Definition of incurable in English:

incurable

Syllabification: in·cur·a·ble
Pronunciation: /inˈkyo͝orəbəl
 
/

adjective

noun

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  • A person who cannot be cured.
    More example sentences
    • The hospital - which has more than 2,000 fundraisers - was first opened as a cancer pavilion and home for incurables in 1892, but was renamed The Christie Hospital in 1901 in recognition of the pioneering work of both Mr and Mrs Christie.
    • Triage will take one look at me and stick me with the rest of the incurables.
    • Showing little progress and imposing a burden on educators and their resources, the incurables were gradually abandoned in favor of those who showed more promise.

Derivatives

incurability

noun
More example sentences
  • The increased levels of depression and anxiety around recurrence of breast cancer highlight the adverse effect of this event on women's mental health, which signals incurability and possible physical burden.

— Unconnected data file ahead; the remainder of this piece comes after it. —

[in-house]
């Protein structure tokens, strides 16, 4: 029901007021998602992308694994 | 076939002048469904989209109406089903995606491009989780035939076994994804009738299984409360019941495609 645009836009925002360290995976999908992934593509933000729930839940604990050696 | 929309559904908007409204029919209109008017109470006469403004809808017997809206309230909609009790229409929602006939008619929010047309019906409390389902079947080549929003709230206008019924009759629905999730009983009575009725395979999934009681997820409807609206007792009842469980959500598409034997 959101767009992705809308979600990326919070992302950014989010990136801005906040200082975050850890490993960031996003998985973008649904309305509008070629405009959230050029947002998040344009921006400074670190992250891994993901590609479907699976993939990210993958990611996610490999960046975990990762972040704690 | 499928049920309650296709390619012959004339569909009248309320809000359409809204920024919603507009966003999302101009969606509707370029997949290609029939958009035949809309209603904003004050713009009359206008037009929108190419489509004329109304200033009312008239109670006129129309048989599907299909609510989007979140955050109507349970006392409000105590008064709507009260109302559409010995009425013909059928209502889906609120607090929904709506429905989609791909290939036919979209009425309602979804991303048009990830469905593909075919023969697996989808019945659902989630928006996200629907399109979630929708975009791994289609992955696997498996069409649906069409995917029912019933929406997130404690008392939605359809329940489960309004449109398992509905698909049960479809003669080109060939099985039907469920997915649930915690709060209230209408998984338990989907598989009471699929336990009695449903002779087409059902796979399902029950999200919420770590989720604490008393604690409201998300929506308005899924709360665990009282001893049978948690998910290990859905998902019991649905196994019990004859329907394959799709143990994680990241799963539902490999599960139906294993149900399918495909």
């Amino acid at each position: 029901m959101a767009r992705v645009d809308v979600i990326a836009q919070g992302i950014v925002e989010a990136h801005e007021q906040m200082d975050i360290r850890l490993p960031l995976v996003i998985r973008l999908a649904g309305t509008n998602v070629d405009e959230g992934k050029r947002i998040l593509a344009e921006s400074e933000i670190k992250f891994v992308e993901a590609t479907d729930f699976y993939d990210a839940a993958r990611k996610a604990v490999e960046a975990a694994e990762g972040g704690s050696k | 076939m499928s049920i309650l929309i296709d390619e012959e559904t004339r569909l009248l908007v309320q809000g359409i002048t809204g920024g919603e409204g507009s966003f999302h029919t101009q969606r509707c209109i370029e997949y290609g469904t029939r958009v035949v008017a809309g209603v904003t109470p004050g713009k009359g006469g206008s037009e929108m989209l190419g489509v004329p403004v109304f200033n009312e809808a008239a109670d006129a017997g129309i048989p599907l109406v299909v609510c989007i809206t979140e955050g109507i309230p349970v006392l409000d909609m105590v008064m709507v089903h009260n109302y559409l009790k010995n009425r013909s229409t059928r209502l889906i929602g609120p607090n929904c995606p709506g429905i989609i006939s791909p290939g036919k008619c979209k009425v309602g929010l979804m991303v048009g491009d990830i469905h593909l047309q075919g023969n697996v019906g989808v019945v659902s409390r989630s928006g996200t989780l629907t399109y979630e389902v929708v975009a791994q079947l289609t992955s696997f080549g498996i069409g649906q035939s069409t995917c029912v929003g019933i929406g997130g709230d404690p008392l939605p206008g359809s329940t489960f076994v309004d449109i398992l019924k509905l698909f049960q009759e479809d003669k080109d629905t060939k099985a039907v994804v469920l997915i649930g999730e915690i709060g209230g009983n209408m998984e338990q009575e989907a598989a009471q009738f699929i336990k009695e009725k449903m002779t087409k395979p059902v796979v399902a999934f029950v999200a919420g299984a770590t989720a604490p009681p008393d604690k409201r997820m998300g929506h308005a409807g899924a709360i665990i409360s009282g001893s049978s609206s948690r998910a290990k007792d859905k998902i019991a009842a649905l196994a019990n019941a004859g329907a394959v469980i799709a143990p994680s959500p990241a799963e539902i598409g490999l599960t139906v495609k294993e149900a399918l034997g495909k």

• Three years later, hobbling with knee bandages and a mindset of incurability, I was directed by a colleague to a spiritual healer in a back street in Cambridge.
  • All too often, quality of life is neither protected nor supported adequately between the stage of recognized incurability and death.

incurably

adverb
[as submodifier]: incurably ill patients
More example sentences
  • Doubtless he would tell me that I am simply upset about my father being incurably ill, and that as his daughter I am simply expressing displaced anger.
  • However, when it comes to an incurably ill adult who has a voice and a will of his or her own, these human rights are apparently taken away.
  • As a result, evidence of depression is often overlooked in ill or disabled persons who are suicidal, and some incurably ill or disabled persons experience pressure to refuse life-prolonging medical treatment.

Origin

Middle English: from Old French, or from late Latin incurabilis, from in- 'not' + curabilis (see curable).

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